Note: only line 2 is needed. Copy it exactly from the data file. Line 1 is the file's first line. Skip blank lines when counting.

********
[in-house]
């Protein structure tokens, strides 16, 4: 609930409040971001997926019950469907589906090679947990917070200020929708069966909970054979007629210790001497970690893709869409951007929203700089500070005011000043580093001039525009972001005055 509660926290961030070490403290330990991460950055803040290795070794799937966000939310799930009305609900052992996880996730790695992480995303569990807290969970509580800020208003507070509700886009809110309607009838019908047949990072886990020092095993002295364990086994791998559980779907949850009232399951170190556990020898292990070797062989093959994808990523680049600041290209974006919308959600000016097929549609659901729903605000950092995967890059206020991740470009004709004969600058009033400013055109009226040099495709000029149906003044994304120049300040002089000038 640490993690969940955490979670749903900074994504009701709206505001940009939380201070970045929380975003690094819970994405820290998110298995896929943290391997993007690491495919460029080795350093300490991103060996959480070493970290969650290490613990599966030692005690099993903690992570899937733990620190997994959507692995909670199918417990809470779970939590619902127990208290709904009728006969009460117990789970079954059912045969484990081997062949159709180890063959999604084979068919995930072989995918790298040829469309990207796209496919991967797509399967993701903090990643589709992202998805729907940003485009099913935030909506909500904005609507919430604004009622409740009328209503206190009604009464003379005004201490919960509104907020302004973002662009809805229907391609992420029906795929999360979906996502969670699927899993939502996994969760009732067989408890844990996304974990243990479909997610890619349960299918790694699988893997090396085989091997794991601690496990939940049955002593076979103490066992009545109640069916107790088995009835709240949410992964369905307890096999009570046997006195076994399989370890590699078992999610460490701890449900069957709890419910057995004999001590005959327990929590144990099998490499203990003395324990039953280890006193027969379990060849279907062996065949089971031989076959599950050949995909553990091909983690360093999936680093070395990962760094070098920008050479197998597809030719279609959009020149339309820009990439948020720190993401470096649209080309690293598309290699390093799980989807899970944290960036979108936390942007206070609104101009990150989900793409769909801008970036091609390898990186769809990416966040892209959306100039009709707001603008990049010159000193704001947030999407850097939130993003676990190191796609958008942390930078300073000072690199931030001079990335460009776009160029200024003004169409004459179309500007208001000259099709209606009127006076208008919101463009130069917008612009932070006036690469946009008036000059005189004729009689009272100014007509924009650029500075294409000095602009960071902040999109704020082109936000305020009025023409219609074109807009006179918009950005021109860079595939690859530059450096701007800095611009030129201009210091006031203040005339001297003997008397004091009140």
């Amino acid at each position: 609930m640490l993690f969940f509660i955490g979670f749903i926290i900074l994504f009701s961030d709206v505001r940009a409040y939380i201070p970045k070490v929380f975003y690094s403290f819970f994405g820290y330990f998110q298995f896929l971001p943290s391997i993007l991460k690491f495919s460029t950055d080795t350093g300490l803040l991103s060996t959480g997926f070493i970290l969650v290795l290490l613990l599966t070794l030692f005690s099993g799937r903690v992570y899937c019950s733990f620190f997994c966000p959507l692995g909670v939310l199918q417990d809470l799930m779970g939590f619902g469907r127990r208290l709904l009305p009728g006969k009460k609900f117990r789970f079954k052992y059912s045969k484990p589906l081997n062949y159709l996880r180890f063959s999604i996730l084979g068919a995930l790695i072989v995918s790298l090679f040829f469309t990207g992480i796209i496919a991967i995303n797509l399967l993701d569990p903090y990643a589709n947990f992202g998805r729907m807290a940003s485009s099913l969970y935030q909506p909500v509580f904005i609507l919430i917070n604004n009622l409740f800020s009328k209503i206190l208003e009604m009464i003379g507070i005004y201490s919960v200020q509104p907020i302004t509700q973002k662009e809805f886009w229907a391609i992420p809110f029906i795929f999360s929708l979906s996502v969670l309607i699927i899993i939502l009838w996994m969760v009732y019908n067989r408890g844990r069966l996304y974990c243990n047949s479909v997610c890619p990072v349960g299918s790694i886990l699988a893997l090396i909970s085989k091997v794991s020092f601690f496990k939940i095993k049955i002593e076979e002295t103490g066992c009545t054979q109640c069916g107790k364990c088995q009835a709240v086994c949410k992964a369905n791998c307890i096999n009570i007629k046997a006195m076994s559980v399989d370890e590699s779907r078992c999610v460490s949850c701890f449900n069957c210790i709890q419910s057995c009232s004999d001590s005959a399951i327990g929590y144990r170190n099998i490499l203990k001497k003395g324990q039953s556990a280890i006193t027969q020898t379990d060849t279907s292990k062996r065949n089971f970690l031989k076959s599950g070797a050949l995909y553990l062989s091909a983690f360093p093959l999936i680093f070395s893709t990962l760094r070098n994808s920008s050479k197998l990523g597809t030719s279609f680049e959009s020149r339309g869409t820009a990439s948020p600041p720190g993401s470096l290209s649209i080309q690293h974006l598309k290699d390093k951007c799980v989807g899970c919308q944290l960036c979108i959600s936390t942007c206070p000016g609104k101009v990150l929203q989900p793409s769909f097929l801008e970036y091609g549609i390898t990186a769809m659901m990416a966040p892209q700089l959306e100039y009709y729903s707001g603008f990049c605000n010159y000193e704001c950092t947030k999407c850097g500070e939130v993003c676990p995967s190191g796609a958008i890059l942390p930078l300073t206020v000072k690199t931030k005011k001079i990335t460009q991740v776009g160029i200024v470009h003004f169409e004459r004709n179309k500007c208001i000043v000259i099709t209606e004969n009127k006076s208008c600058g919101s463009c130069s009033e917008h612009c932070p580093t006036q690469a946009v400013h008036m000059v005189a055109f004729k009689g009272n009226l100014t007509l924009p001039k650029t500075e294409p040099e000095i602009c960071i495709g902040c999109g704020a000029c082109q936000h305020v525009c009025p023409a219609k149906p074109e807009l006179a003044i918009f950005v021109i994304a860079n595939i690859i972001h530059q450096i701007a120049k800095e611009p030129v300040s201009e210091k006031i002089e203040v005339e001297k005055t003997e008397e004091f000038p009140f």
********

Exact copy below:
């Protein structure tokens, strides 16, 4: 609930409040971001997926019950469907589906090679947990917070200020929708069966909970054979007629210790001497970690893709869409951007929203700089500070005011000043580093001039525009972001005055 509660926290961030070490403290330990991460950055803040290795070794799937966000939310799930009305609900052992996880996730790695992480995303569990807290969970509580800020208003507070509700886009809110309607009838019908047949990072886990020092095993002295364990086994791998559980779907949850009232399951170190556990020898292990070797062989093959994808990523680049600041290209974006919308959600000016097929549609659901729903605000950092995967890059206020991740470009004709004969600058009033400013055109009226040099495709000029149906003044994304120049300040002089000038 640490993690969940955490979670749903900074994504009701709206505001940009939380201070970045929380975003690094819970994405820290998110298995896929943290391997993007690491495919460029080795350093300490991103060996959480070493970290969650290490613990599966030692005690099993903690992570899937733990620190997994959507692995909670199918417990809470779970939590619902127990208290709904009728006969009460117990789970079954059912045969484990081997062949159709180890063959999604084979068919995930072989995918790298040829469309990207796209496919991967797509399967993701903090990643589709992202998805729907940003485009099913935030909506909500904005609507919430604004009622409740009328209503206190009604009464003379005004201490919960509104907020302004973002662009809805229907391609992420029906795929999360979906996502969670699927899993939502996994969760009732067989408890844990996304974990243990479909997610890619349960299918790694699988893997090396085989091997794991601690496990939940049955002593076979103490066992009545109640069916107790088995009835709240949410992964369905307890096999009570046997006195076994399989370890590699078992999610460490701890449900069957709890419910057995004999001590005959327990929590144990099998490499203990003395324990039953280890006193027969379990060849279907062996065949089971031989076959599950050949995909553990091909983690360093999936680093070395990962760094070098920008050479197998597809030719279609959009020149339309820009990439948020720190993401470096649209080309690293598309290699390093799980989807899970944290960036979108936390942007206070609104101009990150989900793409769909801008970036091609390898990186769809990416966040892209959306100039009709707001603008990049010159000193704001947030999407850097939130993003676990190191796609958008942390930078300073000072690199931030001079990335460009776009160029200024003004169409004459179309500007208001000259099709209606009127006076208008919101463009130069917008612009932070006036690469946009008036000059005189004729009689009272100014007509924009650029500075294409000095602009960071902040999109704020082109936000305020009025023409219609074109807009006179918009950005021109860079595939690859530059450096701007800095611009030129201009210091006031203040005339001297003997008397004091009140």